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Matthew Powner and John Sutherland at the Medical Research Council in Cambridge, U.K., came up with the first plausible chemical reactions that could have synthesized pyrimidines on early Earth. 

Starting with aldehyde, a simple sugar thought to have been present on early Earth, Powner and colleagues performed a handful of steps to transform the aldehyde into two compounds resembling adenine- and guanine-containing nucleotides (two building blocks within RNA, DNA's 'cousin').

The resemblance wasn’t perfect: a carbon atom was bound to an oxygen atom instead of a hydrogen atom at the base of each.

Powner says he and his colleagues are now looking for solutions. If they succeed, the path from simple chemicals to life will be a whole lot clearer.
Between 6 million to 7.5 million existing jobs are at risk of being replaced over the course of the next 10 years by some form of automation, according to a new study by financial services firm Cornerstone Capital Group.

Representing 38% of the current retail workforce and comprised of 16 million workers, the retail industry could actually lose a greater proportion of jobs to automation than manufacturing.

There will also be fewer sales jobs, as more and more consumers use in-store smartphones and touchscreen computers to find what they need, said John Wilson, head of research at Cornerstone. There will still be some sales people on the floor, but just not as many of them.
Researchers used a 3D printer to build the scaffolding of the organs, weaving layers of gelatin to create tiny (15 x 15 millimeter) ovaries on glass slides. They then tested the scaffolds by embedding tiny sacs composed of hormone-secreting cells containing maturing eggs.

The follicles on the scaffolding were able to hook up with the blood supplies of the mice within a week, the ovaries eventually releasing eggs. Of seven mice that received the ovaries, three gave birth, producing healthy offspring.

The mouse mothers also lactated normally, a sign that the follicles in their ovaries were producing the correct amount of hormones.
Most people know Tesla for its high-end electric cars and Elon Musk, its visionary owner.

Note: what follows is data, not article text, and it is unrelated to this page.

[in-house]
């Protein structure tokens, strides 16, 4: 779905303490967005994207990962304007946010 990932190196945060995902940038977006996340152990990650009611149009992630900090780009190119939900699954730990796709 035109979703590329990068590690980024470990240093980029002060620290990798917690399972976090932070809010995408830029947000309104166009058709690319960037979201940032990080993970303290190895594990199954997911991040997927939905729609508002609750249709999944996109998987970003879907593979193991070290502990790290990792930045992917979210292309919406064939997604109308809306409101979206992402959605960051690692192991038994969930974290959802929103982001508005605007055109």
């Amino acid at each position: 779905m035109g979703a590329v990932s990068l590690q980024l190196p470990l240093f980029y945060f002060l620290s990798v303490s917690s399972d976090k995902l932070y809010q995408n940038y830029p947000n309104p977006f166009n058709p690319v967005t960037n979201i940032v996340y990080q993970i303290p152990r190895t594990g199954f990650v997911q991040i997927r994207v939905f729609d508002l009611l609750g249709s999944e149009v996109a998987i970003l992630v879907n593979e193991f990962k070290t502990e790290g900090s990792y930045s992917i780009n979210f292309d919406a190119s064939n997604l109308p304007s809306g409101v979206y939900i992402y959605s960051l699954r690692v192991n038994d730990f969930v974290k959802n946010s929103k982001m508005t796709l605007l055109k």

Tesla isn't just leading the push for electric cars – it's also pushing the boundaries of self-driving car technology with its Autopilot system.

But of course, once you take the driver out of the equation, people are going to worry about whether the software behind the wheel will get them killed.

Humans like to be in control of their own fates, or at least know that a trained human who also has a desire to stay alive is in control. So Tesla has a tough sell ahead of them.

However, this dashcam video will sure help Tesla's cause.

Seeing the Autopilot in action, under normal road conditions and with a normal person inside, avoiding a collision speaks volumes about the work the company's developers have been putting in.
Various science fiction movies have suggested that perhaps cryogenic sleep is the best option when considering interstellar traveling. 

Replacing the body's water supply with antifreeze, cryogenics works by preserving the body through vitrification. The process replaces water in the cells and allows tissue to cool to a rather chilly -220 degrees Fahrenheit.

The idea is to freeze the body just after the heart stops but before the brain has a chance to shut down.

Done properly, it’s possible to retrieve a life from said state. However, the most difficult task, re-warming a person to proper temperature, is proving to be the most difficult piece in the puzzle.